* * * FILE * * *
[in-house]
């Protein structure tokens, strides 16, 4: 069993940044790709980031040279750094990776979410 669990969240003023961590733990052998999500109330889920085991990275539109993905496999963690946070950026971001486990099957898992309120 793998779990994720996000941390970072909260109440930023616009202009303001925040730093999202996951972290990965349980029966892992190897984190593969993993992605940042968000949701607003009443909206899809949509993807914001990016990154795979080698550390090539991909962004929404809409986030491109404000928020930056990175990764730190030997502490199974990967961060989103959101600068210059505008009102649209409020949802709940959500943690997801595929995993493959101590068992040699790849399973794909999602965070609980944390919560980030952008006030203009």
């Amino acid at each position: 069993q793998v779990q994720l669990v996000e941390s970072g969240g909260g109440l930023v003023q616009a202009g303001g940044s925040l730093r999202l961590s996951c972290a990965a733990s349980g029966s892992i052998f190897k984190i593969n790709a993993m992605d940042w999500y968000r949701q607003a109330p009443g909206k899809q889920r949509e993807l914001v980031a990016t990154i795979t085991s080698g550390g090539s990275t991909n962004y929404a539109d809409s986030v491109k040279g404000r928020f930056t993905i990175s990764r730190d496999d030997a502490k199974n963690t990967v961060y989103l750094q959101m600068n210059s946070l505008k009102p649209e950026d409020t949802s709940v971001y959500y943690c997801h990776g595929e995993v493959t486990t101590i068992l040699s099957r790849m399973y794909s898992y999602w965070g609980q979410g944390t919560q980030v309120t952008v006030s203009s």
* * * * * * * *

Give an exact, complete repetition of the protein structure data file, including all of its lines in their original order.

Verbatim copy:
[in-house]
């Protein structure tokens, strides 16, 4: 069993940044790709980031040279750094990776979410 669990969240003023961590733990052998999500109330889920085991990275539109993905496999963690946070950026971001486990099957898992309120 793998779990994720996000941390970072909260109440930023616009202009303001925040730093999202996951972290990965349980029966892992190897984190593969993993992605940042968000949701607003009443909206899809949509993807914001990016990154795979080698550390090539991909962004929404809409986030491109404000928020930056990175990764730190030997502490199974990967961060989103959101600068210059505008009102649209409020949802709940959500943690997801595929995993493959101590068992040699790849399973794909999602965070609980944390919560980030952008006030203009």
């Amino acid at each position: 069993q793998v779990q994720l669990v996000e941390s970072g969240g909260g109440l930023v003023q616009a202009g303001g940044s925040l730093r999202l961590s996951c972290a990965a733990s349980g029966s892992i052998f190897k984190i593969n790709a993993m992605d940042w999500y968000r949701q607003a109330p009443g909206k899809q889920r949509e993807l914001v980031a990016t990154i795979t085991s080698g550390g090539s990275t991909n962004y929404a539109d809409s986030v491109k040279g404000r928020f930056t993905i990175s990764r730190d496999d030997a502490k199974n963690t990967v961060y989103l750094q959101m600068n210059s946070l505008k009102p649209e950026d409020t949802s709940v971001y959500y943690c997801h990776g595929e995993v493959t486990t101590i068992l040699s099957r790849m399973y794909s898992y999602w965070g609980q979410g944390t919560q980030v309120t952008v006030s203009s």